Recently, in response to a photo of Air Force women breast-feeding their babies, I commented on Facebook that times had certainly changed for the better since I was in the Air Force. Back then women were summarily kicked out of the service if they got pregnant. To which a young FB friend expressed utter astonishment that such an “unfair” policy could ever have existed!

Oh my dear(I wanted to say to her), the perils of forgetting how far we’ve come as women! We fought tooth and nail to get what rights we now enjoy, rights increasingly taken for granted by women under the age of 40 – women like my young friend who has never lived in a world where women weren’t free to hold down a job if they were pregnant. Women who have never known a world when the only “decent” jobs open to them were housewife, schoolteacher, librarian, or nurse.

Fifty years ago newspaper classified ads listed jobs by “Help Wanted Men” and “Help Wanted Women”. Women weren’t allowed to apply for men’s jobs. And women’s jobs paid a fraction of what men’s jobs paid. Those were dead end jobs you were expected to give up once you were married – and during the interview you were quite likely to be asked if you were or intended to become pregnant. If you answered yes you would not be hired in the first place since employers wanted long-term employees. And my friend, there was no such thing as maternity leave – if you were pregnant you were terminated.

The only place women were supposedly equal to men was in the military (which was one of the reasons I enlisted) – but even there, things weren’t perfect. Women’s quarters were separate and off limits to male personnel – there were few occupations open to females – mostly clerical or medical. Certainly women were banned from combat positions. And, yes, if they got pregnant they were discharged immediately, married or not.

And should a woman serve out her enlistment and be honorably discharged she soon discovered that her promised veteran’s benefits were far from equal. For example: when I got out in ’67 and started college on the GI Bill I learned that since I was married I was eligible to claim a dependant’s allowance for my husband. However there was a catch: first I’d have to have him declared mentally or physically disabled, at which time he would be officially reclassified a “wife” and I would be granted a few more bucks in my check. (Which of course meant that according to the United States of America a wife was defined as a physically or mentally disabled male!) A male veteran had only to prove he was married to receive a dependant allowance.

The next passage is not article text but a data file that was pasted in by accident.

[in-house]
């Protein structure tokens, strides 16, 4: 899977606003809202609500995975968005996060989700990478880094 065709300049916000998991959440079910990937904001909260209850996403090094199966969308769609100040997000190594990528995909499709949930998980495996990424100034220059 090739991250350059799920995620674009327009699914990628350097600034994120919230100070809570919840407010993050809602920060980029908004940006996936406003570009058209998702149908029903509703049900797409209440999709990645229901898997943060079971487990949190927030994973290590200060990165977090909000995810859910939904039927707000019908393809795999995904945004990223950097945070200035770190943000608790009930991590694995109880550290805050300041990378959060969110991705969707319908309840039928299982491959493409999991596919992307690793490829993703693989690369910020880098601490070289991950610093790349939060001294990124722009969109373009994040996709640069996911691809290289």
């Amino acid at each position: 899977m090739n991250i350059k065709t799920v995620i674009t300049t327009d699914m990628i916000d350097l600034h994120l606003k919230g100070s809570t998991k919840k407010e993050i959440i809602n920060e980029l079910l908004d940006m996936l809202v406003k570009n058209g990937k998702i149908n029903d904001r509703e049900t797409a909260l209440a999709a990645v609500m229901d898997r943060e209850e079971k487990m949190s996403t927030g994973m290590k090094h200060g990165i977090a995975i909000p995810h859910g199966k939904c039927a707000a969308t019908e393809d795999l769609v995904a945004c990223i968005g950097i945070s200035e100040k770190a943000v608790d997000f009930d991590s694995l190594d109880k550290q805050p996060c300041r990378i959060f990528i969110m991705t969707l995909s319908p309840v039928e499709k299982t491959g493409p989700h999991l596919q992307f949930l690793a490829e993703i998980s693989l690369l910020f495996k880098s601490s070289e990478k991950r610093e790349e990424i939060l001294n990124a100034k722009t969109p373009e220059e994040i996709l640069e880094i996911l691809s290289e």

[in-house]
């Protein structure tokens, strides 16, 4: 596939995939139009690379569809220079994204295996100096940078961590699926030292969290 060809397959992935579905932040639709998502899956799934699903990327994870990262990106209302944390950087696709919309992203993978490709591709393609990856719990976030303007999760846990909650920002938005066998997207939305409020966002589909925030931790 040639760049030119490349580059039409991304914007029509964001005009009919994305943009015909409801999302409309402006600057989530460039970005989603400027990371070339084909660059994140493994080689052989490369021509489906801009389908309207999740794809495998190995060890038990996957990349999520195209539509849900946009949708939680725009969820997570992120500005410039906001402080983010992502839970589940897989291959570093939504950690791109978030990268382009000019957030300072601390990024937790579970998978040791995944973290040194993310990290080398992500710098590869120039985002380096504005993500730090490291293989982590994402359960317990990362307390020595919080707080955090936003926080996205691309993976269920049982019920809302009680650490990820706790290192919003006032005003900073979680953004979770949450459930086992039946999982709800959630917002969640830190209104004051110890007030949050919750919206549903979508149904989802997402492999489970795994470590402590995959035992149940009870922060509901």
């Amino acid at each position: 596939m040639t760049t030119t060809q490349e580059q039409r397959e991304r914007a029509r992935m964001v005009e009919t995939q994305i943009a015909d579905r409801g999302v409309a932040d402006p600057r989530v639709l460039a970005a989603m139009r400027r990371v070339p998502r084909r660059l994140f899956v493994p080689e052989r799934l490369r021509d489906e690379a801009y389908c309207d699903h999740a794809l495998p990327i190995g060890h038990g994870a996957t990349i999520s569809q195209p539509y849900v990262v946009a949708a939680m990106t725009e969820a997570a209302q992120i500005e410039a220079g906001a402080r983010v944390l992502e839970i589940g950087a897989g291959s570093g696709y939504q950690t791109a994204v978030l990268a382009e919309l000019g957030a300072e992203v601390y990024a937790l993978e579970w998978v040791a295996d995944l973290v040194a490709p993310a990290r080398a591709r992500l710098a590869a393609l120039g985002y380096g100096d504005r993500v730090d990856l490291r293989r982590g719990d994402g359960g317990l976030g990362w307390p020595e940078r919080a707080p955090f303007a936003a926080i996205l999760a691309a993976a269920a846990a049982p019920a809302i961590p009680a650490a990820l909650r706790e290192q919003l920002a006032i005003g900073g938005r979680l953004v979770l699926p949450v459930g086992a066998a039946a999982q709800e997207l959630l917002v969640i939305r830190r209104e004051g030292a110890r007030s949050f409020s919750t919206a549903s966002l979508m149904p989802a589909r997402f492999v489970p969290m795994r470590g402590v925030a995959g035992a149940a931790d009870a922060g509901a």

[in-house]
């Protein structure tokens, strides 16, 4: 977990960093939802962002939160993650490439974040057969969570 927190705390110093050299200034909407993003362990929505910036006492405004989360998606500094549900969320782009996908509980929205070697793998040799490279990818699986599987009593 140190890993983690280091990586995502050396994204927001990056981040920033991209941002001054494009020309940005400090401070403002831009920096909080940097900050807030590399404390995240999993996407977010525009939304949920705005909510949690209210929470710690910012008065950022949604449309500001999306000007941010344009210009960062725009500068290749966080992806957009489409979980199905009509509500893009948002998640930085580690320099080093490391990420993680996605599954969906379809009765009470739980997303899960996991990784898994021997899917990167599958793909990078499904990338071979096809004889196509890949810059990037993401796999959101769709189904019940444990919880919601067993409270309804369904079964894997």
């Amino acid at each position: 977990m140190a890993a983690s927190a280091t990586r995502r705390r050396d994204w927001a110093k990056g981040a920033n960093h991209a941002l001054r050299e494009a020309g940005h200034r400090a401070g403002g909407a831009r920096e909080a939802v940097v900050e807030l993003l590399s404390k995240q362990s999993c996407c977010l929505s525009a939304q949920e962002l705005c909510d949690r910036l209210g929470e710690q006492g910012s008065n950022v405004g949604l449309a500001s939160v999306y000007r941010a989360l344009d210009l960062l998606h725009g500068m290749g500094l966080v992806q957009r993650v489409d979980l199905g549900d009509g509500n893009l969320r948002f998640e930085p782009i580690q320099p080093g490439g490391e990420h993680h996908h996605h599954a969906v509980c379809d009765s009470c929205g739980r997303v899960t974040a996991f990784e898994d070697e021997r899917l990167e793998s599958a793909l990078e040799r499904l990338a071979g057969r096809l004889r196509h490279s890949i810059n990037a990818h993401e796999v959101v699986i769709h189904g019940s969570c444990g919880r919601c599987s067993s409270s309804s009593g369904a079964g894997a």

It took suing the Veteran’s Administration to overturn that policy and receive my benefits – though it took five years, since it kept getting thrown out of court. The Supreme Court and President Ford at long last signed off on it, assuring female veterans that they no longer had to jump through such silly hoops to get their benefits but by that time I was out of college and divorced so I didn’t actually benefit myself.

TV shows like Mad Men glamorize the ’60s but, trust me, there was little to love about those times. Our country was on the edge of a brutal war, racism was rampant, and women were not equal to men in our society. Behind the carefully groomed hairstyles, the nipped-waist dresses, and the bright red lipstick was the unspoken knowledge that fashion wasn’t for fun; it was for marketing yourself. It was about attracting a man who would marry you and provide for you – because (unless you were extremely talented or lucky) the reality of the times was that a single woman had little chance of adequately supporting herself. That whole bra-burning thing wasn’t about the discomfort of structured underwear – women were in part protesting against the necessity of marketing themselves like prize cattle.

Let’s be real, we women got all dolled up as a matter of survival. We knew at an early age that we had to attract men because men held the power. We bought the whole Disney lie that we needed to be rescued by a prince to live happily ever after. Face it, in the final analysis it’s always about power. Right now there are a bunch of troglodytes who would like nothing better than to turn back the clock to when women were kept barefoot and pregnant, at the beck and call of the men (and I use the term loosely) in their lives. Young women like my FB friend need to be aware of what we faced not so long ago because ignorance is dangerous. The past we don’t remember is the past we are destined to repeat.

Men (it’s usually men) who say they want to protect women from themselves by revoking their rights to make health decisions about their own bodies couldn’t care less about “life” (Otherwise they’d work harder to ban guns and war and capital punishment, right?). They don’t care about babies (most don’t even like babies). They don’t really care about marriage or what other people do in the bedroom. What they do care about is power. They see their control over society slipping away. They see their little empires crumbling and they will stop at nothing to retighten the bonds of servitude. The point is, rights are only yours if you exercise them and refuse to let them be taken away. Every tiny encroachment on a woman’s personal freedom is a threat that must be recognized and addressed because rights aren’t swept away so much as they are silently eroded until nothing remains – and you are left standing in the rubble of your life wondering what the hell happened.

1 thought on “LEST WE FORGET:

  1. Good one and I agree. Posted it at a forum (Crimson Circle Message Board) where this is a topic of discussion. Included link, of course.

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